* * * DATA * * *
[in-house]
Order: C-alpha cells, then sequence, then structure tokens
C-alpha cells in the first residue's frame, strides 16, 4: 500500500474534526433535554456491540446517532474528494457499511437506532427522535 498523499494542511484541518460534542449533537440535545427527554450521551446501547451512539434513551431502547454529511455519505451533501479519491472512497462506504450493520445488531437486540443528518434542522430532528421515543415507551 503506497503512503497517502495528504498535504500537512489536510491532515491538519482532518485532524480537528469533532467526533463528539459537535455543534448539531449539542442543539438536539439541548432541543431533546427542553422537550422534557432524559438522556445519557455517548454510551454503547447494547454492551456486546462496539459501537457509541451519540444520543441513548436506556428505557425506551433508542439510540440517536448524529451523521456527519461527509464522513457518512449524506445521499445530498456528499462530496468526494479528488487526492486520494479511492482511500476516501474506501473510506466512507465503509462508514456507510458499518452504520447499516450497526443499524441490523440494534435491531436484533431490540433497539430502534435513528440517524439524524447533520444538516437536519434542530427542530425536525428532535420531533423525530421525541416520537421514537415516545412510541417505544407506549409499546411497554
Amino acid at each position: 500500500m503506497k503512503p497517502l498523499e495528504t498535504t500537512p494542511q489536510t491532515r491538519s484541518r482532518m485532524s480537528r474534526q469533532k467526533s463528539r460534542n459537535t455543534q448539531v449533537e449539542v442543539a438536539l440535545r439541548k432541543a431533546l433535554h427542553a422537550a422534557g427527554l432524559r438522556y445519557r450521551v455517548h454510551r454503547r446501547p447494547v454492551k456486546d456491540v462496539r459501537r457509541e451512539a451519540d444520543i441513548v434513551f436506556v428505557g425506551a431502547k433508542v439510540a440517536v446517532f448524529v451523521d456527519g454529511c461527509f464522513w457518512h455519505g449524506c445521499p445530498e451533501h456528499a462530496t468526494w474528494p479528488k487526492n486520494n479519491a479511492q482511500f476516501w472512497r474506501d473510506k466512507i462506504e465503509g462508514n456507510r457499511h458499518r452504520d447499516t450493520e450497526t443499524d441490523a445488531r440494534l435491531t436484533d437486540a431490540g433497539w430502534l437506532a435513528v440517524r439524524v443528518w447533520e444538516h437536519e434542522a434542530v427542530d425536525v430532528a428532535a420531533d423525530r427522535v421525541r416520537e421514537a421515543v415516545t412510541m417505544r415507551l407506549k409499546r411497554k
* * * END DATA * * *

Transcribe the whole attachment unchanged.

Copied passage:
[in-house]
Order: C-alpha cells, then sequence, then structure tokens
C-alpha cells in the first residue's frame, strides 16, 4: 500500500474534526433535554456491540446517532474528494457499511437506532427522535 498523499494542511484541518460534542449533537440535545427527554450521551446501547451512539434513551431502547454529511455519505451533501479519491472512497462506504450493520445488531437486540443528518434542522430532528421515543415507551 503506497503512503497517502495528504498535504500537512489536510491532515491538519482532518485532524480537528469533532467526533463528539459537535455543534448539531449539542442543539438536539439541548432541543431533546427542553422537550422534557432524559438522556445519557455517548454510551454503547447494547454492551456486546462496539459501537457509541451519540444520543441513548436506556428505557425506551433508542439510540440517536448524529451523521456527519461527509464522513457518512449524506445521499445530498456528499462530496468526494479528488487526492486520494479511492482511500476516501474506501473510506466512507465503509462508514456507510458499518452504520447499516450497526443499524441490523440494534435491531436484533431490540433497539430502534435513528440517524439524524447533520444538516437536519434542530427542530425536525428532535420531533423525530421525541416520537421514537415516545412510541417505544407506549409499546411497554
Amino acid at each position: 500500500m503506497k503512503p497517502l498523499e495528504t498535504t500537512p494542511q489536510t491532515r491538519s484541518r482532518m485532524s480537528r474534526q469533532k467526533s463528539r460534542n459537535t455543534q448539531v449533537e449539542v442543539a438536539l440535545r439541548k432541543a431533546l433535554h427542553a422537550a422534557g427527554l432524559r438522556y445519557r450521551v455517548h454510551r454503547r446501547p447494547v454492551k456486546d456491540v462496539r459501537r457509541e451512539a451519540d444520543i441513548v434513551f436506556v428505557g425506551a431502547k433508542v439510540a440517536v446517532f448524529v451523521d456527519g454529511c461527509f464522513w457518512h455519505g449524506c445521499p445530498e451533501h456528499a462530496t468526494w474528494p479528488k487526492n486520494n479519491a479511492q482511500f476516501w472512497r474506501d473510506k466512507i462506504e465503509g462508514n456507510r457499511h458499518r452504520d447499516t450493520e450497526t443499524d441490523a445488531r440494534l435491531t436484533d437486540a431490540g433497539w430502534l437506532a435513528v440517524r439524524v443528518w447533520e444538516h437536519e434542522a434542530v427542530d425536525v430532528a428532535a420531533d423525530r427522535v421525541r416520537e421514537a421515543v415516545t412510541m417505544r415507551l407506549k409499546r411497554k